In yesterday’s installment of my 2014 MLB Season Preview Series, I covered Colorado’s worthy gamble on a pitcher seemingly made to overcome Coors Field, should he be able to stay off the trainer’s table – Brett Anderson. As the snow surrounds me in Eugene, OR, it seems unjust that the alphabet demands I focus on the team enjoying more considerably more balmy conditions 852 miles to the south. Alas, it’s necessary; the Los Angeles Dodgers are PECOTA’s prohibitive favorites, projected to win 98 wins despite the standard conservatism built in to the forecasting. But it’s not their Player Empirical Comparison and Optimization Test Algorithm I’m concentrating on – luckily for you. Instead, my subject is the much more entertaining Hanley Ramirez. Enjoy.
The value of a healthy Hanley Ramirez was never more apparent than in the 2013 NLCS, in which Los Angeles took on the St. Louis Cardinals. Against Atlanta in the NLDS, Ramirez had batted .500, posting an OPS of 1.618 in his amassing of 17 total bases in only 18 PAs. Hanley was en fuego, his performance as the hottest batter of the postseason indisputable entering Game 1 in St. Louis (David Ortiz‘s planet-devouring World Series effort obviously came later). Then in the first inning, with one on, one out, and a 1-2 count, Joe Kelly landed a 95mph in Ramirez’s ribs, breaking one. The scorching was over. Though he stayed in the game through all 13 innings, the Dodger’s no.3 hitter would miss Game 2, and be hobbled both at the plate and in the field for the remainder of the series; in 19 PAs, Ramirez would hit .133, have an OPS of .449, and accrue 2 TB. The Dodgers would score only 13 runs in the 6 game series, losing 4-2.
By virtue of some deep bedroom analytics then, we’ve deduced that a Hanley Ramirez with a full quotient of intact ribs is valuable, perhaps to such an extent to swing a LCS result. How valuable however, is the question the Dodgers now must seriously face. After locking up star pitcher Clayton Kershaw this past offseason, they must now open their checkbook to extend their most pivotal position; in the final year of the 6-year $70 million contract the then-Florida Marlins signed him to in 2009, Hanley is owed $16 million in 2014. And while it’s highly unlikely that the Dodgers let Ramirez reach free agency, the size of his next contract is far from a sure thing.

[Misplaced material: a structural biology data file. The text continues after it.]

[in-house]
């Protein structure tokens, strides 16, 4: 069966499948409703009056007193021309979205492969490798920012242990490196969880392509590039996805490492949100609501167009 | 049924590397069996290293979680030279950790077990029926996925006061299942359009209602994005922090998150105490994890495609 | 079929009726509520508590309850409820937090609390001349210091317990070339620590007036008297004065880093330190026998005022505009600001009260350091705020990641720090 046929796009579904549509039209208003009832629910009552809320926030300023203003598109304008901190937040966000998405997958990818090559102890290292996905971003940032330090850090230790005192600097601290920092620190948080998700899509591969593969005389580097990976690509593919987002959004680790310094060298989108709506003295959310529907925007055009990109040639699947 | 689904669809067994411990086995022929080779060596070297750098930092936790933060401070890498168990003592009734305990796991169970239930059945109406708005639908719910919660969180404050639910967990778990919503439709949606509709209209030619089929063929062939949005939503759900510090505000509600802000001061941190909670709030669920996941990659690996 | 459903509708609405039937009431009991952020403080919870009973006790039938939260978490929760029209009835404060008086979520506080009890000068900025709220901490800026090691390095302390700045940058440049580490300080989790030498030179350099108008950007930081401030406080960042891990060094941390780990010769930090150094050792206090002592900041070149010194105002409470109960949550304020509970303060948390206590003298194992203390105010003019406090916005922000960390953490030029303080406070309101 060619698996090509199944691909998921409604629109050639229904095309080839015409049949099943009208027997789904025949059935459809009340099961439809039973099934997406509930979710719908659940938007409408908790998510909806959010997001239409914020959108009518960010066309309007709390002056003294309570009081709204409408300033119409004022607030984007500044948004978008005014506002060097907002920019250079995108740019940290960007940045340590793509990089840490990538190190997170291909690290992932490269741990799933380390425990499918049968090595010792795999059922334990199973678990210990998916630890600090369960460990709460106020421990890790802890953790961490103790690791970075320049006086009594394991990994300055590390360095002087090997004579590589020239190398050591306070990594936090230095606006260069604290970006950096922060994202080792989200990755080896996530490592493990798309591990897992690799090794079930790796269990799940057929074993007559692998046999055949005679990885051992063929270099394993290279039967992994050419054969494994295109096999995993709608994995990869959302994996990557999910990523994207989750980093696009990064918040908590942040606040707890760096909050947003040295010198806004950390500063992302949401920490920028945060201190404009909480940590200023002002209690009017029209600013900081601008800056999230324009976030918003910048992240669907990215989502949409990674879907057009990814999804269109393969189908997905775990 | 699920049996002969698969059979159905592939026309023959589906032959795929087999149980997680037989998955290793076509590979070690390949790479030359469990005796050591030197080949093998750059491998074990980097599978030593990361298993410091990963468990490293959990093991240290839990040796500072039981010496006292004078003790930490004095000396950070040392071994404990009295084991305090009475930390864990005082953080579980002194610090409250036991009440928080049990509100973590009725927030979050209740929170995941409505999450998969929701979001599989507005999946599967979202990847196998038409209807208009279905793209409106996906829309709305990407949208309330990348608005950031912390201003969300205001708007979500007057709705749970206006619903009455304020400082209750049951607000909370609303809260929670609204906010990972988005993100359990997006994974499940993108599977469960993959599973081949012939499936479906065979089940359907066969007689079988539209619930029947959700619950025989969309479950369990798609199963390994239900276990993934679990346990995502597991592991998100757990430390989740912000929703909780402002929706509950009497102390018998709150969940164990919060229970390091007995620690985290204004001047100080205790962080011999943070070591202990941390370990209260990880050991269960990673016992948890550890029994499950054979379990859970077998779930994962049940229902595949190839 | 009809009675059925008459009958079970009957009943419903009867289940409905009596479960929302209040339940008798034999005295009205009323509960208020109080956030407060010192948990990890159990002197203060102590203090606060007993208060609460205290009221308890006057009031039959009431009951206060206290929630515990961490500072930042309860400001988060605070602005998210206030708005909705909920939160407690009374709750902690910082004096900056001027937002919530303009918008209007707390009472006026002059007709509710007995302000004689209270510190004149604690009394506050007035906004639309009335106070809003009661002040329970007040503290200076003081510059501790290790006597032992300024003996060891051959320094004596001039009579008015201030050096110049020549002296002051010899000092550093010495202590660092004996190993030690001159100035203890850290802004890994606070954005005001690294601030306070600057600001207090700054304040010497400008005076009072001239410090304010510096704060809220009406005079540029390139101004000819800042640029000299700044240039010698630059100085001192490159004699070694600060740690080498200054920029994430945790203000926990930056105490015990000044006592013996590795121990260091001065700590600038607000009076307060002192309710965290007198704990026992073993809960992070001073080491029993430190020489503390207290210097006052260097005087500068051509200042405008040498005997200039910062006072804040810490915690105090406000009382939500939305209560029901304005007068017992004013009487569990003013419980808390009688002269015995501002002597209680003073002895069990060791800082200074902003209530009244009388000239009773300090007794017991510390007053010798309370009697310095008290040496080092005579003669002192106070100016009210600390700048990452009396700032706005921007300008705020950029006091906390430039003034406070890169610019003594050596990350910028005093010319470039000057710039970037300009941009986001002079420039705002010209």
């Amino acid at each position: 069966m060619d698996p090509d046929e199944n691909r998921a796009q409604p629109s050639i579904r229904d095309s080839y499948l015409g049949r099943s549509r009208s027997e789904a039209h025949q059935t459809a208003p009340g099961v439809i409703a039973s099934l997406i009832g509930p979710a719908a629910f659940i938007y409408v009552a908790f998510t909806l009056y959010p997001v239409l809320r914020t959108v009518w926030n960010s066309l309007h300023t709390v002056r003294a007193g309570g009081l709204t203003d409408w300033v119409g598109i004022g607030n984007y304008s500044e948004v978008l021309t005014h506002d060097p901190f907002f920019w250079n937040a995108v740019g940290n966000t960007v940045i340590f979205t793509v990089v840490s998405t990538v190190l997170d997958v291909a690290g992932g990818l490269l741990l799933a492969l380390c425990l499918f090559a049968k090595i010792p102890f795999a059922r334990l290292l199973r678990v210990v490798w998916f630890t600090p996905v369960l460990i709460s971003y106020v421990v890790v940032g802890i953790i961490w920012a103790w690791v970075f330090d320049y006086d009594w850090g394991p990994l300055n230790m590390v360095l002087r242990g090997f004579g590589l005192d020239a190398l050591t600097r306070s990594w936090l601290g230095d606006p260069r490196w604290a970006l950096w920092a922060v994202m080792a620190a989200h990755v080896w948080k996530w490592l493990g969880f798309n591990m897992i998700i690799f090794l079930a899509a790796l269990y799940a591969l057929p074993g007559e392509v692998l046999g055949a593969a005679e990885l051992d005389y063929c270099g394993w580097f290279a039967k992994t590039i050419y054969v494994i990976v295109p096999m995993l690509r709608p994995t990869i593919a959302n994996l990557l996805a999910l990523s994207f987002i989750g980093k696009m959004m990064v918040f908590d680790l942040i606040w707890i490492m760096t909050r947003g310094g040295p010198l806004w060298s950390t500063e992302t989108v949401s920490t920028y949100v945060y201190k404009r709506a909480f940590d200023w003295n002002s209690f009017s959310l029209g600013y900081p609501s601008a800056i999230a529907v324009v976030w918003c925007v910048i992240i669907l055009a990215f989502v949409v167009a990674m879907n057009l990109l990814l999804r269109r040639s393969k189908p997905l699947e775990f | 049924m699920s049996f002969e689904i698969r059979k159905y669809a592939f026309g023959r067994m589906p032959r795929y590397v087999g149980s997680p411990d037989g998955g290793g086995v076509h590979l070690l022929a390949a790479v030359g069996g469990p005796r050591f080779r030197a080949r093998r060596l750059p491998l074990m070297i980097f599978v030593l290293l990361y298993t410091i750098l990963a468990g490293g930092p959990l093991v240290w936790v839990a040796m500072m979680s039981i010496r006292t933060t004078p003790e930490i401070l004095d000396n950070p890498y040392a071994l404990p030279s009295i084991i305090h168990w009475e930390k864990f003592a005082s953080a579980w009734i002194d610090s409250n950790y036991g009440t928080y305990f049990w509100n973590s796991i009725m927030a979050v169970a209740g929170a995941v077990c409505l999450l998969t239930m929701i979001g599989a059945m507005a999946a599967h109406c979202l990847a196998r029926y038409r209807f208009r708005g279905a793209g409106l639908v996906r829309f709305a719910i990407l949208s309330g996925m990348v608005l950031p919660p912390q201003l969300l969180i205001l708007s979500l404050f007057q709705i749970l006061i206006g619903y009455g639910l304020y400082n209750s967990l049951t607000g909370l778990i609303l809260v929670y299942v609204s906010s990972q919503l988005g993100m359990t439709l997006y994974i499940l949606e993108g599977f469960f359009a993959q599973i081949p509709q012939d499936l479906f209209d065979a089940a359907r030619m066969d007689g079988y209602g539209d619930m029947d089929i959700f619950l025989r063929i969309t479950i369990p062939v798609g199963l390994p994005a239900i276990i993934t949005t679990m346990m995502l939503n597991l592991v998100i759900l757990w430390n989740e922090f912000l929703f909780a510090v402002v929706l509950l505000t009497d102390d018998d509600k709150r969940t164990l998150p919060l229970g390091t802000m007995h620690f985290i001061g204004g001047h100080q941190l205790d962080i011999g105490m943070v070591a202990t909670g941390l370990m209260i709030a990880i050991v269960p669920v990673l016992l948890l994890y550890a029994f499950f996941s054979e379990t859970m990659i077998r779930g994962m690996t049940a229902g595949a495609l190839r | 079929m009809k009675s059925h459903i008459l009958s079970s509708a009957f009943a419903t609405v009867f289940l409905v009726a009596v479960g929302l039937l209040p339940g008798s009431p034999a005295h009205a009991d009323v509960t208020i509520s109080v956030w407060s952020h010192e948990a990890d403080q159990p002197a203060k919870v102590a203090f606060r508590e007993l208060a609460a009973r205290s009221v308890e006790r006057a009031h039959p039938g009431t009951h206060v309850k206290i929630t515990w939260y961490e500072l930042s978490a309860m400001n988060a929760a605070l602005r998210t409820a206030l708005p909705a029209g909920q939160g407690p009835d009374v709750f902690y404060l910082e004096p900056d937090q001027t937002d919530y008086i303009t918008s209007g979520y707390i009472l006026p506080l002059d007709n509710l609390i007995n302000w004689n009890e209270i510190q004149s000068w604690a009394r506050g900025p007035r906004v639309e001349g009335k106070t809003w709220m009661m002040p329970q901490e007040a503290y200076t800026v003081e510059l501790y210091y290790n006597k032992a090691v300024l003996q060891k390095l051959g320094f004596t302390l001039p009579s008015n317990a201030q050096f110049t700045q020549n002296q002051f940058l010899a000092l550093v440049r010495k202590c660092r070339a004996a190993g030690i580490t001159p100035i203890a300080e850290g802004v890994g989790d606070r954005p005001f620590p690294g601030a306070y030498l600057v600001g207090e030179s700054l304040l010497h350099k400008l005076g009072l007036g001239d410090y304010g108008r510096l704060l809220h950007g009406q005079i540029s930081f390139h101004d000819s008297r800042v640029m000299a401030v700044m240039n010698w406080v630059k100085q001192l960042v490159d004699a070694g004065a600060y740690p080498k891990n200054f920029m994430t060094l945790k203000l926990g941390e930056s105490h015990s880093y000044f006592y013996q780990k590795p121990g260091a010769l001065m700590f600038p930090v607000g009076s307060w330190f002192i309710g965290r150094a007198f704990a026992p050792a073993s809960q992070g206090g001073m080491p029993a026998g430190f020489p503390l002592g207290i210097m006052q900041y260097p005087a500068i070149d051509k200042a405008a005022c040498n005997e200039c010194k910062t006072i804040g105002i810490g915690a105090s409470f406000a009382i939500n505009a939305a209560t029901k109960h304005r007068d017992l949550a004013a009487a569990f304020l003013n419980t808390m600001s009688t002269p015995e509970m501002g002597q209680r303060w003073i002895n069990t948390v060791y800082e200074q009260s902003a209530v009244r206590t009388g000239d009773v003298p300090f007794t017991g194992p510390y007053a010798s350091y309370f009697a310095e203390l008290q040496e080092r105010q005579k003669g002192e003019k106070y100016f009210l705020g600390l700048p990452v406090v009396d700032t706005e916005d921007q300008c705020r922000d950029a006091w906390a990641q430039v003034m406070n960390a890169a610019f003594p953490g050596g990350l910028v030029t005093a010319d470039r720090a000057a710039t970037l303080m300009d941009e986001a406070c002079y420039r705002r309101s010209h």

Since coming to Los Angeles as part of the 2012 Marlins fire sale, Ramirez hasn’t disappointed. Last year, Hanley posted a .345/.402/.638 slash line, with only AL MVP Miguel Cabrera topping his 191 wRC+, while also returning to barely average levels in the field (for the first time since 2008, Ramirez had a positive UZR: 0.2). In all, Ramirez was worth 5.1 WAR – the second highest value among shortstops in the majors behind Troy Tulowitzki – and finished 8th in MVP voting.
He did this all in just 86 games, totaling 336 PAs.
Therein lies the main obstacle in assessing Ramirez’s worth – he has an uneven history with injuries and performance. In 2013 he played only 4 games before June 4th, his season delayed by first a torn thumb ligament sustained at the WBC, then a hamstring strain mere days after his return. Previously there was the 2010 shoulder surgery, in addition to back pain that requires daily treatment. Then there was the mysterious decline in 2011-12, a span in which his batting average fell to .252, his on-base percentage to .326, and Ramirez averaged only 17 HRs and 62 RBIs, all the while playing well below-average defense. And while aside from those down two seasons – which can in part be attributed to the lingering effects of injury and a terrible situation with the Marlins – Ramirez has legitimately been one of the best hitters in the majors, does offering a multi-year deal to a player turning 31 this season make sense for the Dodgers?
Magic Johnson et al so far haven’t been averse to opening their checkbooks to secure talent, the Kershaw deal joining the acquisition of Zack Greinke last winter as prominent examples of the fiscal resources available to the Dodgers. Neither however, have they completely overwhelmed the market buying everything in sight; Josh Hamilton, Robinson Cano and Masahiro Tanaka have all gone elsewhere, while management has expressed a desire to build from within via their financially-strengthened scouting and development. The starting price for Ramirez is presumably established, and it isn’t cheap; the final six years (age 30-35) of the aforementioned Tulowitzki’s contract is worth $118 million. One year older, Ramirez will probably ask for at least the same – perhaps more in the region of $125 million.
Undoubtedly a team would pay up should Ramirez reach free agency next winter. With a payroll well in excess of the repeater tax threshold anyway, the Dodgers would be wise to be that team. Regardless of his age and history, and with top SS prospect Corey Seager on the way (Han-Ram would potentially slide over to third and replace Juan Uribe when the time comes), Hanley gives the Los Angeles lineup an MVP-caliber hitter when healthy. The sort of hitter the club sorely missed against the Cardinals last October, capable of pushing the Dodgers to their first World Series appearance since 1988.